Meet Michael Llodra, tennis player and wine enthusiast
Michaël Llodra, former professional tennis player, now owns and operates Cave Clandestine, smack in the city center of Bordeaux. The unique business concept behind this venture, begun in 2016, was to have under one roof an exclusive restaurant club, a wine shop as well as négociant activities, all for handpicked customers. The underlying philosophy combines Llodra’s experience as an international globetrotter with his passion of wine that was first kindled at the tender age of 23, as attested by some 250 wine magazines that he bought and studied attentively in order to deepen his knowledge of the subject. His forthright and passionate manner of speaking during this interview revealed an articulate and enthusiastic ambassador of Bordeaux wine
Tell us first about your career as a tennis pro
I was a professional tennis player for 15 years, and so able to make a living by doing something I was passionate about and also play in major tournaments. My highest ranking was twentieth in singles and number 1 in doubles. I won 5 ATP tournaments in singles, 28 in doubles, including once at Wimbledon and twice at the Australian Open, plus a silver medal at the 2012 Olympic Games.
How did your passion for wine come about?
I owe it to my coach, Lionel Roux, a former Davis Cup player who started to train me when I was 23. Wine for me is all about sharing and conviviality and as such, it is related to important values. There’s nothing better than buying a bottle and sharing it with others. Wine is something that evolves with time and sometimes in unexpected ways, but it is something very exciting and I always have in mind the need to wrap my head around it.
What are the underlying values that matter for you when it comes to wine?
First of all, I enjoy meeting winegrowers who can be a source of inspiration as much as of pleasure. One quickly knows when the encounter involves a producer who is driven by passion and the need to share that with others. During my years as a tennis pro and today still, I have had the chance to meet some of them who shared their experience of the transmission of their winegrowing craft.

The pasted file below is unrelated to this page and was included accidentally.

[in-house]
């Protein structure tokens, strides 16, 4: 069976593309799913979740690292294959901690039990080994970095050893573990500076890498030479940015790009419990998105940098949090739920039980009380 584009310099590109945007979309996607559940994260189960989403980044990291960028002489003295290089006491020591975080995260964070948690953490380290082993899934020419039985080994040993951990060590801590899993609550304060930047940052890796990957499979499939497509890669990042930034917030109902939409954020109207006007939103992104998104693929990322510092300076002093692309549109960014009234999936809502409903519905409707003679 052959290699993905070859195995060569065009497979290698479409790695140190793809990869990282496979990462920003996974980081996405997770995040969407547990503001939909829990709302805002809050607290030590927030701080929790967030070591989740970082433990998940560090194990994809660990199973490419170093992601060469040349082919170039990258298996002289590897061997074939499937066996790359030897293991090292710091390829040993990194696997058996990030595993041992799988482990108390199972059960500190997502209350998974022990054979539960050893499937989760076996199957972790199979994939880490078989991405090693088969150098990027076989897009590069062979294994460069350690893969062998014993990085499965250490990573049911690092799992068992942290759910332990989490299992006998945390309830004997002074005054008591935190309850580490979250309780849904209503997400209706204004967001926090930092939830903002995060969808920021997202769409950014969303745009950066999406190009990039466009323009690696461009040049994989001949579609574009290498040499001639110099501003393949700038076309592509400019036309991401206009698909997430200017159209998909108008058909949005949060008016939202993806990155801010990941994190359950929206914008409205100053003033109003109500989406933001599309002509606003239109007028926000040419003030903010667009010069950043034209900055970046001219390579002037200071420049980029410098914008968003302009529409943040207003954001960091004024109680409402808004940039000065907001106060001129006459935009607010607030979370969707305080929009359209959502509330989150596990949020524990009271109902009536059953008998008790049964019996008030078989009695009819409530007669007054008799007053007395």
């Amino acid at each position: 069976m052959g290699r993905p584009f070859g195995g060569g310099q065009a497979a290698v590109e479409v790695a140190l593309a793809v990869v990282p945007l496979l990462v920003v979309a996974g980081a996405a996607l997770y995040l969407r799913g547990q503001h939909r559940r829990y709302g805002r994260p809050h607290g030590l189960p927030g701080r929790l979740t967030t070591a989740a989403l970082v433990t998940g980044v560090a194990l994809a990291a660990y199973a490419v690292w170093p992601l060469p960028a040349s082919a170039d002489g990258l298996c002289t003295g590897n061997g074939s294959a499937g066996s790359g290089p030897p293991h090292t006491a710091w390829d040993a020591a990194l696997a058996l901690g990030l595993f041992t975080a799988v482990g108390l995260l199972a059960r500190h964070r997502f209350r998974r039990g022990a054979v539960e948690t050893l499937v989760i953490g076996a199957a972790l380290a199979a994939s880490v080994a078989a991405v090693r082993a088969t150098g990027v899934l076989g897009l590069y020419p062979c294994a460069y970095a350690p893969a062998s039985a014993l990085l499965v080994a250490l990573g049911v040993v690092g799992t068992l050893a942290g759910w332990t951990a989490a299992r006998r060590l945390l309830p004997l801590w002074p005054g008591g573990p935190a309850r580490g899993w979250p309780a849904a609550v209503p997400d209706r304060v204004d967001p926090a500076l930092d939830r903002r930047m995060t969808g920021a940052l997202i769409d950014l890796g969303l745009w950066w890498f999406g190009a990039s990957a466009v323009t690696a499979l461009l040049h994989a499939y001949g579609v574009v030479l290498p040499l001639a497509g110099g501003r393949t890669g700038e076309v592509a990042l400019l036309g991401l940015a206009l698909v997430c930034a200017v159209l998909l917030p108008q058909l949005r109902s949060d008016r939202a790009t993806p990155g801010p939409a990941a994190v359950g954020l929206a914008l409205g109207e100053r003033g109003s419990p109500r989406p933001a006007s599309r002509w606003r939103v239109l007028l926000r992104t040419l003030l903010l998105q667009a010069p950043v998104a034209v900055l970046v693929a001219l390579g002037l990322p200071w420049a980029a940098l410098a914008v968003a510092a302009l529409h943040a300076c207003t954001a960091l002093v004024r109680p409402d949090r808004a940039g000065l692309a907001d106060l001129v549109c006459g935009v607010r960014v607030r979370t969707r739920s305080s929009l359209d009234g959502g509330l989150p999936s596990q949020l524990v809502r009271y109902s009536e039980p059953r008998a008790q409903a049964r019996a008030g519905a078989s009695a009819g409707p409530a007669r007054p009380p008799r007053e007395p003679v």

What are your favorite French wine regions?
I am an ambassador for Bordeaux wines when I am in Burgundy and in the Rhône Valley and vice versa. I take great pleasure in mixing regions and discovering wines from other areas.
"I think human relations and personal affinity are important factors in the world of wine"
What is your perception of Bordeaux as a wine region?
When my passion for wine began, the first region I turned to was Bordeaux. Its wines were more present on the markets and there were names of wines that were already evocative for me. Even in the magazines that I read so avidly, there were many articles about Bordeaux, so the first wines I bought were from there. The history and terroir of Bordeaux are so resonant in meaning that it has become a benchmark for other wine regions. Not only do people all over the world talk about Bordeaux, its wines are the stuff of dreams for many consumers.
What are the strong points for Bordeaux wine today?
Bordeaux is fortunate to have wines that can be kept for a very long time. That might not be such a strong point in the context of consumer taste today, but although Bordeaux makes powerful wines that are indeed endowed with tannins, they express incredible subtlety even when young. Today, for example, I have started to open wines from 2009 and I find them fantastic, and so emblematic of Bordeaux’s unique expertise in blending in a way that reveals the different terroirs and vineyard plots that can make up such a wine. Another strong point is the high volume of good value wines.
What advice do you give to your customers when buying wine for their cellar?
There is such diversity in Bordeaux that customers can enjoy a wide variety of wines. I am fortunate enough to be able to buy the wines I want to share with my customers and my choice will vary depending on the vintage, the quality of the wine and my relationship with the producer. I think human relations and personal affinity are important factors in the world of wine, and choices will be invariably made taking them into account.
Your wife cooks remarkably well, so what sort of food and wine pairings do you recommend at your Cave Clandestine?
I try to contact the winegrowers for their suggestions. I still consider myself a beginner with only 15 years of keen interest in wine, so I like to get their feedback about certain food and wine matches I will offer. It’s such an exciting exercise, especially when both the food and the wine are transcended by the pairing. I believe that acidity and bitterness play a key role in such a match. Sometimes we will experiment. That is the case for Sauternes wine, which I consider to be one of the most complex wines around, certainly deserving of consideration as a match for food. They can have such exceptionally complex aromatics but also freshness, but they tend to be snubbed by wine consumers. And yet, they lend themselves to superb food and wine pairings.